Desperate: James Nesbitt as Tony in episode two of The Missing. Photo: BBC Pictures
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Vanishing interest: The Missing is ambitious but ultimately cheesy

The plot reared up and hissed like a snake. Improbabilities. Coincidences. Unlikely connections. A frenzied cheesiness suddenly infected the story­telling.

The Missing
BBC1

One episode in and I’m in two minds about The Missing (Tuesdays, 9pm), in which the BBC rolls its tanks on to Broadchurch territory. For the first 20 minutes, my attention was held completely. I loved the look of the thing – it’s set mostly in unpretty northern France, an area that does plangent quite brilliantly all by itself, with no need for special lighting or other effects – and the acting was pleasingly understated.

I was keen, too, on how the action takes place eight years after the abduction of a small English boy, Oliver Hughes (the event was dealt with in a minimalist flashback). Ah, I thought. So this isn’t a thriller, after all; this is going to explore the after-effects of trauma on those who lived through it. The boy’s parents, Tony (James Nesbitt) and Emily Hughes (Frances O’Connor), were not immediately sympathetic and this got me excited. Ambivalence is the quality that British television most often lacks – and it was impossible not to think of the McCanns, whose refusal to play the roles that were allotted to them by the wider culture has added so horribly to their burden over the years.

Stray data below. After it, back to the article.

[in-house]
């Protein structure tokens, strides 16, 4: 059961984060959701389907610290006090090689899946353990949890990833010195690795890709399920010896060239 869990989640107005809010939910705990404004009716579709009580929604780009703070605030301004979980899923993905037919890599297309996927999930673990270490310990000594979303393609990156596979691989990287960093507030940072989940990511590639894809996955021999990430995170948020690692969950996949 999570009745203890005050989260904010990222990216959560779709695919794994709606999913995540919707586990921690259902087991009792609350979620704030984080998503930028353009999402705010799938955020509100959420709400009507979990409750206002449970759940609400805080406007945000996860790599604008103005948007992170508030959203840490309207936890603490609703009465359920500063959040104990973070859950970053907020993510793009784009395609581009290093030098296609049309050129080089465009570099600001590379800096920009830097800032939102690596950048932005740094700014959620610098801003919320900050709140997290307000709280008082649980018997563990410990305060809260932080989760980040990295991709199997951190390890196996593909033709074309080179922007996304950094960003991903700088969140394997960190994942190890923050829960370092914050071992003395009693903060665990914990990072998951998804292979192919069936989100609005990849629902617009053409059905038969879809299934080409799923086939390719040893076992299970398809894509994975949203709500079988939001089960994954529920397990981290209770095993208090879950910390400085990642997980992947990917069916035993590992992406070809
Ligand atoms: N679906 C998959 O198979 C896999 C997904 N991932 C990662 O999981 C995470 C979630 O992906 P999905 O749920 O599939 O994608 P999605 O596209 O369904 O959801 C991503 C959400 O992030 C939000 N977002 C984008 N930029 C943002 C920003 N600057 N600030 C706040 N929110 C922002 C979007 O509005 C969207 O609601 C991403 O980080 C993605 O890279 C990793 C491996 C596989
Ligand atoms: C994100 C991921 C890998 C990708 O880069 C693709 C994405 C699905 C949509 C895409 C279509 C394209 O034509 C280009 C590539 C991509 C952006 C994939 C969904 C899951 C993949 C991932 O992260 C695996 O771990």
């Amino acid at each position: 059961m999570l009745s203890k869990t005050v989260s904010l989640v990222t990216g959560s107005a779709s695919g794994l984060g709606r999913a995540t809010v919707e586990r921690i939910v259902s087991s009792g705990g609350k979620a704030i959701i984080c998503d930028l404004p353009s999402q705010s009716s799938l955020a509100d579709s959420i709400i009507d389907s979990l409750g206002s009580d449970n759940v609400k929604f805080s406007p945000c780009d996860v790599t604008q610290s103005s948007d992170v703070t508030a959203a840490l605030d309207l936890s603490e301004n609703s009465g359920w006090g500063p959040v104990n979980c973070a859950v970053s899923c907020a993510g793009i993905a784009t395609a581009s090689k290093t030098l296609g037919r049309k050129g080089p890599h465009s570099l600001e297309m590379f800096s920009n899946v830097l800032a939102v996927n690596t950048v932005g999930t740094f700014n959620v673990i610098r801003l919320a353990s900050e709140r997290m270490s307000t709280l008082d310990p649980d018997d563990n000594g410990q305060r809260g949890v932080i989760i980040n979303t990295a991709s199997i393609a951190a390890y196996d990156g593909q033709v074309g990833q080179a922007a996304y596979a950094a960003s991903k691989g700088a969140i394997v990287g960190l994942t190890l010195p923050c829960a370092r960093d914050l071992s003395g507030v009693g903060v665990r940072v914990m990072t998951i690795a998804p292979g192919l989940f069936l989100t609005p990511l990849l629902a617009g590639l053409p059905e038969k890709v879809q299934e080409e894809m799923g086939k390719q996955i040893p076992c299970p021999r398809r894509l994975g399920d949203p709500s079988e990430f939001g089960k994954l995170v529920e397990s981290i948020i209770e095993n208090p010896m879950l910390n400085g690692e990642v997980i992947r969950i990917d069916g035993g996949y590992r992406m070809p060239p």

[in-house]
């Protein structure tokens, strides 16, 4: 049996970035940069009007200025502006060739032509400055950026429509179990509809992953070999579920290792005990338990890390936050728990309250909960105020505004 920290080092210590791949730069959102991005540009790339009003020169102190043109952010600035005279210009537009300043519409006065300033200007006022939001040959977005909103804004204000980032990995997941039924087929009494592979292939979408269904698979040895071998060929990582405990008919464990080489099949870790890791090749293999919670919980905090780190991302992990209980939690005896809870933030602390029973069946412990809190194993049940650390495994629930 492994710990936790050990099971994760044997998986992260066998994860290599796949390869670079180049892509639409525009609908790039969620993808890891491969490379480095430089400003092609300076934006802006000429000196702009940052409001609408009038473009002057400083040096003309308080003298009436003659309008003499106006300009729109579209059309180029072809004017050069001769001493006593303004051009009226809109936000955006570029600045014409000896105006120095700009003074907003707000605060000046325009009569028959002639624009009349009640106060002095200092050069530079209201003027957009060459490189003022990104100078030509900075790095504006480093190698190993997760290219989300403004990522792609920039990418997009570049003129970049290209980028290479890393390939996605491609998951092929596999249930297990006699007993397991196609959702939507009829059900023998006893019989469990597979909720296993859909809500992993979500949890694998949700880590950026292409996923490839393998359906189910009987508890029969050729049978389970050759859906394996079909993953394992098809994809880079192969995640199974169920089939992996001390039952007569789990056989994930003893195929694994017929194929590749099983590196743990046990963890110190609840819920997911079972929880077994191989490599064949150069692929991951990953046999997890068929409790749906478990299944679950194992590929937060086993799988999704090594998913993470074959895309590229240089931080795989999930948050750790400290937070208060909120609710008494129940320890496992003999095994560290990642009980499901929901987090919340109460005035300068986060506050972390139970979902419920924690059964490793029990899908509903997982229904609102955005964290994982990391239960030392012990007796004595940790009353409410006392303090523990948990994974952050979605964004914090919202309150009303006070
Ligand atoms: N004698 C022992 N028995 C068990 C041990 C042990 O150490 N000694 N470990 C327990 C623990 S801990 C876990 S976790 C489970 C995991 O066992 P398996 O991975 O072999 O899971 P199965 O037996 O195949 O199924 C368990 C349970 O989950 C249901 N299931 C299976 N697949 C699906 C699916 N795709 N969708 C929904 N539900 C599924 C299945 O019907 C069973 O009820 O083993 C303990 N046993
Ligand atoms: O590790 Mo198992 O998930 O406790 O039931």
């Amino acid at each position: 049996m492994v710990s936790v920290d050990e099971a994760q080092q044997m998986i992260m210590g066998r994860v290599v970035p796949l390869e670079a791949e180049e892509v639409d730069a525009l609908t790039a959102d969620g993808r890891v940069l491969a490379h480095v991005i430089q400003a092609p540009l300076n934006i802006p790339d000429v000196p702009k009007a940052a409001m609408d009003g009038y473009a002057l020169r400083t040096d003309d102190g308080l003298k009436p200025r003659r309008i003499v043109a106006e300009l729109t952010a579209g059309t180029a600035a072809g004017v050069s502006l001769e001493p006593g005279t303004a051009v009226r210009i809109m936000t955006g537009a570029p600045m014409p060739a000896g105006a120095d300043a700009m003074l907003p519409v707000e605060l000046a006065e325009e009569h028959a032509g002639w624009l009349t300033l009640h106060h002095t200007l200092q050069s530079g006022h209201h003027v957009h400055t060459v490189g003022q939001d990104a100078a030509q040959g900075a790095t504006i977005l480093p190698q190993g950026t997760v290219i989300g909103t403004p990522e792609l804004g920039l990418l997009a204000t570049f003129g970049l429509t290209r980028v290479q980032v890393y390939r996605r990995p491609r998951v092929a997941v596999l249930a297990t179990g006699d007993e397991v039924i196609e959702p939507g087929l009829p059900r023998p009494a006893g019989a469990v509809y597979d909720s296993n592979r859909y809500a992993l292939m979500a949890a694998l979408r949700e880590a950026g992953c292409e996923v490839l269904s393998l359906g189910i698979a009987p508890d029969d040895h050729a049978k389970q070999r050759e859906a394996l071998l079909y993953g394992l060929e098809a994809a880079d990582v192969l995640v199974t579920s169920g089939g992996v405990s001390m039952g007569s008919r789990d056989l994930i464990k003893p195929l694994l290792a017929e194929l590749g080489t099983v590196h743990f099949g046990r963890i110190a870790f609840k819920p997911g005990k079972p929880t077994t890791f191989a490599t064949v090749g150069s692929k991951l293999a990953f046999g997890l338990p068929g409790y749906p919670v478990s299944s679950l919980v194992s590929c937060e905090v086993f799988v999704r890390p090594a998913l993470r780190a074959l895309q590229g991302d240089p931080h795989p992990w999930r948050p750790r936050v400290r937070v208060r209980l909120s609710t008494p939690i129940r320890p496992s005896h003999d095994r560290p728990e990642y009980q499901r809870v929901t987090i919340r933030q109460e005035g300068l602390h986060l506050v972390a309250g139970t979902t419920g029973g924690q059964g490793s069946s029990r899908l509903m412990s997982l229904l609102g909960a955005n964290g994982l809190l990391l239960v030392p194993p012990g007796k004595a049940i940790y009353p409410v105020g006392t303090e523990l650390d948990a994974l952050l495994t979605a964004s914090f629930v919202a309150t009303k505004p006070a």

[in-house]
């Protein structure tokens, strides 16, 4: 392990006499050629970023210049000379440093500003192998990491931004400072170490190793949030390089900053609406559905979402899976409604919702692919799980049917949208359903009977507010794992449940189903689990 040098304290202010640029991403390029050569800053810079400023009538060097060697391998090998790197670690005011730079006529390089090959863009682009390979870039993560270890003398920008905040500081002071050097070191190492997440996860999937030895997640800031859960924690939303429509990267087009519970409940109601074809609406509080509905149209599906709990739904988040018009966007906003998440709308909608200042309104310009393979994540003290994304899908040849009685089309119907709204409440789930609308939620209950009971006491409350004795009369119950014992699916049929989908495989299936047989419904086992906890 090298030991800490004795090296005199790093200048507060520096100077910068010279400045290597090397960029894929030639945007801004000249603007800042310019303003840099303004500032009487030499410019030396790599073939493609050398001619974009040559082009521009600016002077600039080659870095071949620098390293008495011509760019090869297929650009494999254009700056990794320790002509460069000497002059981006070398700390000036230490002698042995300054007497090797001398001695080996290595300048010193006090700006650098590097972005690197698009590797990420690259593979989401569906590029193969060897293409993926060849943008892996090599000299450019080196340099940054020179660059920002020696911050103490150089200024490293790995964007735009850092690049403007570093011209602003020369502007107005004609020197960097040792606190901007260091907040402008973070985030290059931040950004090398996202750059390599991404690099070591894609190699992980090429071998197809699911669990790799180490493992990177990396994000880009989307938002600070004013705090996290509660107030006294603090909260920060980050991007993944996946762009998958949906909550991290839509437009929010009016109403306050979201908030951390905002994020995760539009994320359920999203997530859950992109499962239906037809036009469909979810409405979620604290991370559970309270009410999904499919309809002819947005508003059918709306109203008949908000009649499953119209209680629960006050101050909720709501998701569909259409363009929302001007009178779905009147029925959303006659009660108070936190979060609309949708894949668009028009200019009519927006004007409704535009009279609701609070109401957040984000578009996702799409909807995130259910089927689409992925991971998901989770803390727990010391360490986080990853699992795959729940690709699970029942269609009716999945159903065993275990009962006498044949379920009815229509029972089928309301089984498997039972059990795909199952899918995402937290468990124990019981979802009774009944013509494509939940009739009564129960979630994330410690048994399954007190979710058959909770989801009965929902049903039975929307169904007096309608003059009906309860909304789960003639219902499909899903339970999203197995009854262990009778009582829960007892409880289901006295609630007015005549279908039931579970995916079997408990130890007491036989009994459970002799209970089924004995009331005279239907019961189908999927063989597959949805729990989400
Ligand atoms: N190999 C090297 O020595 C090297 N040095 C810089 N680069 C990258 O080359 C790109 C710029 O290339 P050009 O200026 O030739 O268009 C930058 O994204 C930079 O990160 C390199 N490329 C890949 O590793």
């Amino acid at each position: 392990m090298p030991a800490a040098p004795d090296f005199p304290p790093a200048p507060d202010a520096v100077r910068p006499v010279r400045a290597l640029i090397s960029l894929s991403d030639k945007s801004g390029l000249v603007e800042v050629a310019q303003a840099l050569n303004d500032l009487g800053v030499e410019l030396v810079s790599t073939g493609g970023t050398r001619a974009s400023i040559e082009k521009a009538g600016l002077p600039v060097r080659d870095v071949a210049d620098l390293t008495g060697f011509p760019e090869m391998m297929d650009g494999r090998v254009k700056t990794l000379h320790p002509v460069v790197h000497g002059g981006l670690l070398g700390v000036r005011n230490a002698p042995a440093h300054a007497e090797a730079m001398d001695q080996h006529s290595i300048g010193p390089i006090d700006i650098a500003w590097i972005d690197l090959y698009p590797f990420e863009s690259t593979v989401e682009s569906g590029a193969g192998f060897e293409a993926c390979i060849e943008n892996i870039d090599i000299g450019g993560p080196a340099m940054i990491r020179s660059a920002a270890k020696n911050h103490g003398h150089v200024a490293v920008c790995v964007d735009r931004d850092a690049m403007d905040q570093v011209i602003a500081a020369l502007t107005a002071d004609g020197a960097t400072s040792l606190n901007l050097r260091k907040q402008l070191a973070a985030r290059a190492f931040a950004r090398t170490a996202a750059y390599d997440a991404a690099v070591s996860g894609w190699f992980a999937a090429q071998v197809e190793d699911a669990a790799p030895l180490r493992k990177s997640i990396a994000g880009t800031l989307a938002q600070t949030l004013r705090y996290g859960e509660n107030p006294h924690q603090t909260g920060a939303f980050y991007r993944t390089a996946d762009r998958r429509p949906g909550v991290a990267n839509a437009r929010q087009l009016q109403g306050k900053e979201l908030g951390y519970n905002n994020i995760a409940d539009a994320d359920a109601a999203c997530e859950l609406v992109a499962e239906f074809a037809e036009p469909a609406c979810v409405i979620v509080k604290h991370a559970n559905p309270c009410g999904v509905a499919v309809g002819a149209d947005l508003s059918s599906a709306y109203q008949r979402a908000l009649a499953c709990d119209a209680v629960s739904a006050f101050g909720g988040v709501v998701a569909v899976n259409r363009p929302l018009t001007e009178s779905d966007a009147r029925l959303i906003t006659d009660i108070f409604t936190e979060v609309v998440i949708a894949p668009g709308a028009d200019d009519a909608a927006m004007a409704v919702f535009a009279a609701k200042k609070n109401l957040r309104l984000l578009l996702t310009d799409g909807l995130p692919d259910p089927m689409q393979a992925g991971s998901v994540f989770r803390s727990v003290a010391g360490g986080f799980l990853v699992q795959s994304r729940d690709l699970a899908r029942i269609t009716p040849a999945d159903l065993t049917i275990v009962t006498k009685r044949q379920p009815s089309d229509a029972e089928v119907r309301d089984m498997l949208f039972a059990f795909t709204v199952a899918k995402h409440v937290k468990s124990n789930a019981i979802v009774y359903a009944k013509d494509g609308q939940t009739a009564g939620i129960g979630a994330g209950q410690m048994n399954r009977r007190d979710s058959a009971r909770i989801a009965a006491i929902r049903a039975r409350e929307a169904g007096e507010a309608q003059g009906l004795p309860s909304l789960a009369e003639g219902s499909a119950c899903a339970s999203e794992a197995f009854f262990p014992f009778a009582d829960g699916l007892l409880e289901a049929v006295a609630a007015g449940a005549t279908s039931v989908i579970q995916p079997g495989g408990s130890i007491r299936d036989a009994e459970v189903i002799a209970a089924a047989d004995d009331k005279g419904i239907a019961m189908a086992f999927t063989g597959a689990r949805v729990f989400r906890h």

Then it all went wrong. The plot reared up and hissed like a snake. Improbabilities. Coincidences. Unlikely connections. A frenzied cheesiness suddenly infected the story­telling. Tony and Julien Baptiste (Tchéky Karyo), the now retired cop who originally investigated Oliver’s disappearance, discovered a woman who wrote down all the details – names, addresses, items donated – of those who gave clothes to her second-hand shop. And there it was, on her ledger: a clue. (Tony was on the trail of his son’s scarf, an initialled yellow affair that he had somehow spotted around the neck of a tourist during a Bastille Day celebration.) Eh? My experience of charity shops is that most people stop inside them only long enough to shout: “No, I can’t bloody well fill in a Gift Aid form, I’m parked on a yellow line!” But what do I know?